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Agency Costs

Written By
Paul Tracy
Updated September 30, 2020

What are Agency Costs?

Agency costs usually refers to the conflicts between shareholders and their company's managers. A shareholder wants the manager to make decisions which will increase the share value. Managers, instead, would prefer to expand the business and increase their salaries, which may not necesarrily increase share value.

How Do Agency Costs Work?

In a publicly-held company, agency costs occur when a company's management or "agent" places his own personal financial interests above those of the shareholder or "principal."

Agency costs can be either:
A) the costs incurred if the agent uses to company's resources for his own benefit; or
B) the cost of techniques that principals use to prevent the agent from prioritizing his interests over the shareholders'.

To prevent the agent from acting to benefit himself, shareholders may offer financial incentives to keep shareholders' interest as the top priority. This typically means paying bonuses to management if and when share price increases or by making the management's salary partiall shares in the company. These monetary incentives are an example of agency costs. If the incentive plan works correctly, however, these agency costs will be lower than the cost of allowing the management to act in his own interests.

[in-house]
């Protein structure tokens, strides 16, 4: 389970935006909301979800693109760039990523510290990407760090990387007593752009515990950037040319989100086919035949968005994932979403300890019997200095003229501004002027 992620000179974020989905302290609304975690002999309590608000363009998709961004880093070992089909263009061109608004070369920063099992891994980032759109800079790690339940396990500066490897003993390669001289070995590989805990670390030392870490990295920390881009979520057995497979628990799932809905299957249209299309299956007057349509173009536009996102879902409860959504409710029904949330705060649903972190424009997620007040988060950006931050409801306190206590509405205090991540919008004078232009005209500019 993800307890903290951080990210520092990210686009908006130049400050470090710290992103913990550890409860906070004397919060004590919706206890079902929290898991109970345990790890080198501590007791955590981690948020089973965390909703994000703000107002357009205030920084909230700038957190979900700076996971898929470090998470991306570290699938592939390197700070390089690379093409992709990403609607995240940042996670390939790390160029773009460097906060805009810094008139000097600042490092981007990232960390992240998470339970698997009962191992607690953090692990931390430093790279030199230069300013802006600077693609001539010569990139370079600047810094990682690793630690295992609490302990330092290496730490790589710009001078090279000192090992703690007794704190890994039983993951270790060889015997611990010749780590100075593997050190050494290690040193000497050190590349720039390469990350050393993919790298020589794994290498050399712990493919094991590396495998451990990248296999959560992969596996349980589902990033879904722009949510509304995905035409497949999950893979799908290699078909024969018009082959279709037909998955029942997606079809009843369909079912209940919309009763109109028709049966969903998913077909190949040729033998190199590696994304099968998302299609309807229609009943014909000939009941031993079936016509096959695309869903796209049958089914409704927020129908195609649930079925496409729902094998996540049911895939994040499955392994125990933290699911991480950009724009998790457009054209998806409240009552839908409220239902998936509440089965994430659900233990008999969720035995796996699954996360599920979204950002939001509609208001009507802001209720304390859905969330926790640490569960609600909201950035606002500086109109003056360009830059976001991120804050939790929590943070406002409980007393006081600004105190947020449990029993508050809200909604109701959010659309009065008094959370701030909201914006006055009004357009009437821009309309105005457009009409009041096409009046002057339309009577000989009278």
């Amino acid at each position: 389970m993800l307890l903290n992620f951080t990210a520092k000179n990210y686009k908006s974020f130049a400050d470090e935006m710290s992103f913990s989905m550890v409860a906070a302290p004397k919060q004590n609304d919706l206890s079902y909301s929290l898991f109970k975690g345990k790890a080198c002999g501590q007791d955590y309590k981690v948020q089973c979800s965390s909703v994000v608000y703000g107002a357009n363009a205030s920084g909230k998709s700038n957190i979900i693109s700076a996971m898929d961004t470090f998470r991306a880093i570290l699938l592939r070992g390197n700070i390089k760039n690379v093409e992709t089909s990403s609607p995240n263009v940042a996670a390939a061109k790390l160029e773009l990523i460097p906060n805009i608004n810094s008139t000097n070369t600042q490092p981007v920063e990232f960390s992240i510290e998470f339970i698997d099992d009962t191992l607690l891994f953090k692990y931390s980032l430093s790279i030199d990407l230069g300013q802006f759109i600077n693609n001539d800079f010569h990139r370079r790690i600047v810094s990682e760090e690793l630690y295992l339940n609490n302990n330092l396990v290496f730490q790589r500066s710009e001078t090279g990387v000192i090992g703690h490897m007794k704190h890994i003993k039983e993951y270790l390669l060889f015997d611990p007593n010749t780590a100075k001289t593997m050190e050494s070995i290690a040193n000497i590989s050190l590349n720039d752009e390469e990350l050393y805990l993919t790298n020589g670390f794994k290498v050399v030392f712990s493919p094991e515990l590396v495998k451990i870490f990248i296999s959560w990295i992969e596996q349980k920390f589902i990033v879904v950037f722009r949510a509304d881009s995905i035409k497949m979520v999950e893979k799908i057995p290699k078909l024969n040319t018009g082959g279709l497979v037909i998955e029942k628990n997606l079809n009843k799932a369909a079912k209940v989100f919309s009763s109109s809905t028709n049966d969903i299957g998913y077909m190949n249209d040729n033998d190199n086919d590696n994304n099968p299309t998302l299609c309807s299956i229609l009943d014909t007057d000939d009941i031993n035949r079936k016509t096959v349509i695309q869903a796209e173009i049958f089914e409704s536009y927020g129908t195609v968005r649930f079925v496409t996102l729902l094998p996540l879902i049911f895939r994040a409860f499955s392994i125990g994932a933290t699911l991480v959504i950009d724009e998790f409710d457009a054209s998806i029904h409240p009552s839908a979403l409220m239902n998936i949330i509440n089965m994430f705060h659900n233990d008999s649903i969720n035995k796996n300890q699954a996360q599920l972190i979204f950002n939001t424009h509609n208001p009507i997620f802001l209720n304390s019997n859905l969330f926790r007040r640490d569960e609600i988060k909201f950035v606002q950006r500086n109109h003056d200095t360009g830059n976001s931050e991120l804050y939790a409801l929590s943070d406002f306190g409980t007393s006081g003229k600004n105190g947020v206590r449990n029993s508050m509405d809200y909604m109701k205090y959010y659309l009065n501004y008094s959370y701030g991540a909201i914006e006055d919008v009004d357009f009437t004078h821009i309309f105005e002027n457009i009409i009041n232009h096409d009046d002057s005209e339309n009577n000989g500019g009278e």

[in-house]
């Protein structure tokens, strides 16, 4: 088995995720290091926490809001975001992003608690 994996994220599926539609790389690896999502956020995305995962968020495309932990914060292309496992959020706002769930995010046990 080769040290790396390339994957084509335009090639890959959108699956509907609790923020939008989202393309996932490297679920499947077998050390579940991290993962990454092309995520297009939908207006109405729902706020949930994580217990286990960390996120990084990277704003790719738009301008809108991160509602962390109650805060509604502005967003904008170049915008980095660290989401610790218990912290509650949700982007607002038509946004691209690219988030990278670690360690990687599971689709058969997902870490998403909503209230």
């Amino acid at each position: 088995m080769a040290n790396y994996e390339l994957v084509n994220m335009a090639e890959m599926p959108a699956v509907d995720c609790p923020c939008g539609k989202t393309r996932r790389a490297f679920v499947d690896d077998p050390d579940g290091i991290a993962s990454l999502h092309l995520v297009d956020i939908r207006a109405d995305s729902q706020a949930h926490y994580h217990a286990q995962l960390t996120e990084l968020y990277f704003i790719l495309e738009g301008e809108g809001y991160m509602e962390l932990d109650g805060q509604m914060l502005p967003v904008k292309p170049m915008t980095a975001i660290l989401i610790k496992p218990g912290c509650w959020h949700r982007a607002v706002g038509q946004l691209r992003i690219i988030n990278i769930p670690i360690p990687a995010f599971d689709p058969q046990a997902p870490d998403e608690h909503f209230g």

Why Do Agency Costs Matter?

Agency costs really take their toll on a company's share price when there is substantial debt involved. Shareholders and bondholders have severe conflicts of interest, but shareholders have administrative power. They will pursue selfish strategies which will impose agency costs and lower the market value of the whole firm.

Though they are difficult for an accountant to track, agency costs are difficult to avoid as principals and agents can have separate motivations. Management can have more information than share holders and can take advantage of their decision-making power over the company.

A non-financial way to consider agency costs is often the conflict of interest between voters and politicians. Voters select their representatives to act in their best interests, but the representatives gain the law-making power and will often act to maintain their positions of power instead of to fulfill their promises to constituents.

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